in Features
April 6th, 2018


When the hours of the day are absent of sunlight and captured by endless thoughts of the mind, two roommates play a game of imagination, turning back time and drawing up different concepts of who they would be had they gone to another school. But for senior Erin Ferguson, imagining herself anywhere but Boston University would be unthinkable.

“My favorite part about BU is the neuroscience community,” Ferguson said. “I cannot put into words how much it has changed my life.” As the president of the Mind and Brain Society (MBS), a club open to all undergraduate students interested in neuroscience, and Editor-in-Chief of The Nerve, a student-run journal featuring articles on neuroscience topics, Ferguson is no stranger to 2 Cummington Mall, home of the Undergraduate Program in Neuroscience. At BU, she found herself, and who she is now is nowhere near who she was as a freshman. “I was really shy,” Ferguson said. “I was very reserved, would never talk, and was voted biggest nerd in my high school. Now, I’m involved with leadership, something I would have never, ever, ever considered four years ago.”

Although she lived in England for the first three years of her life, she was raised in the San Francisco Bay Area. Due to the region’s specialty in science and technology, her school strongly encouraged students, especially girls, to pursue careers in STEM fields. Inspired by a family history of nervous system related disorders, she came to BU knowing that she wanted to study neuroscience, and was academically satisfied her first semester. But Ferguson, 3,000 miles away from home and adjusting to college life, also found herself very overwhelmed. “I was in a rut,” Ferguson said. “I was used to being at the top of my class, and then I got here, and it was like whoa, this is really hard.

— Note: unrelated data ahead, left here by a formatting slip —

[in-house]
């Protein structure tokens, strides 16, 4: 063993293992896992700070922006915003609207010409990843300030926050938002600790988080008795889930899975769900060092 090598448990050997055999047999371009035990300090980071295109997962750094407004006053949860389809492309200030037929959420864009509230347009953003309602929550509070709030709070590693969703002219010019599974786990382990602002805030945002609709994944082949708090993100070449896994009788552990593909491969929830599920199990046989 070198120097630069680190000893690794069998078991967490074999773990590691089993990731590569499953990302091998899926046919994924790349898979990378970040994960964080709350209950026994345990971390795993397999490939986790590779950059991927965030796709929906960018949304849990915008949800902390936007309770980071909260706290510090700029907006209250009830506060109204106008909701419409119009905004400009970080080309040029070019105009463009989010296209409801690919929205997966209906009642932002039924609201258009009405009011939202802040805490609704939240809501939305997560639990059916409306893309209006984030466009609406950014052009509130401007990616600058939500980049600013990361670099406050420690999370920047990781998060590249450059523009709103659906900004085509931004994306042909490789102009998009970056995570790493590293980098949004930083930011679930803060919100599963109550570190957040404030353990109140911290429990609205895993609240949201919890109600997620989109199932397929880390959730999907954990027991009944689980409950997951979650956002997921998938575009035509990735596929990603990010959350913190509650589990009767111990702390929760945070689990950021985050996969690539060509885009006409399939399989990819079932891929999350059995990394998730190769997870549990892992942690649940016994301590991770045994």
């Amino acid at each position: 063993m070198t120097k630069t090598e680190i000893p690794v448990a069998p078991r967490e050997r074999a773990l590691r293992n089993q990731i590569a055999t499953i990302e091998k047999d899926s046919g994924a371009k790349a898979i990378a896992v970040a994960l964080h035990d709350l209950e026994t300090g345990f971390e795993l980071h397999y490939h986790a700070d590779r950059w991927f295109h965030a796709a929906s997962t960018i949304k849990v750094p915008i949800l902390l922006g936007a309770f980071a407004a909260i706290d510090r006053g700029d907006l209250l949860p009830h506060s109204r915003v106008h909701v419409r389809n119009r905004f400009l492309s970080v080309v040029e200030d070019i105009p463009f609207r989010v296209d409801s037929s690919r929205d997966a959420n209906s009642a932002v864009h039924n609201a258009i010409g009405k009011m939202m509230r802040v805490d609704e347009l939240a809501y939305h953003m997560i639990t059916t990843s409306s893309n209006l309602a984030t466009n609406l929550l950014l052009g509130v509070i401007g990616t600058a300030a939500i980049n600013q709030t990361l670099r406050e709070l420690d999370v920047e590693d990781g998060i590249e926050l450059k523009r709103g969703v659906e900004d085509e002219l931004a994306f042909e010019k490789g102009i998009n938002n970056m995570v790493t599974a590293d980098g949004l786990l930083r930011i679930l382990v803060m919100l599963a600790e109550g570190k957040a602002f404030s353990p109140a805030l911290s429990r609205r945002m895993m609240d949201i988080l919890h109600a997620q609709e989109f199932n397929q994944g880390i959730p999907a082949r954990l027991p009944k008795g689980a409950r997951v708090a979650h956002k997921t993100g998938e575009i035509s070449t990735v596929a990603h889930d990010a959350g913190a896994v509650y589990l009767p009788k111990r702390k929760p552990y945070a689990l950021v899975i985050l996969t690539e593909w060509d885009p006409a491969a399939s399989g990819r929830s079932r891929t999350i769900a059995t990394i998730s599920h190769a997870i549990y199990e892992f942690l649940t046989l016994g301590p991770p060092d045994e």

She immersed herself in various student organizations, such as the campus orchestra and Global App Initiative, but none of them genuinely interested her. As soon as Ferguson traded her time for activities she was actually passionate about, such as MBS, she was a lot happier with her life. “My first year was basically a whole learning experience, in many different realms,” Ferguson said. “I had to learn how to study academically, how to take care of myself, and so on. It was just a trial period for college. As for the classes, they don’t get easier, but you get stronger.”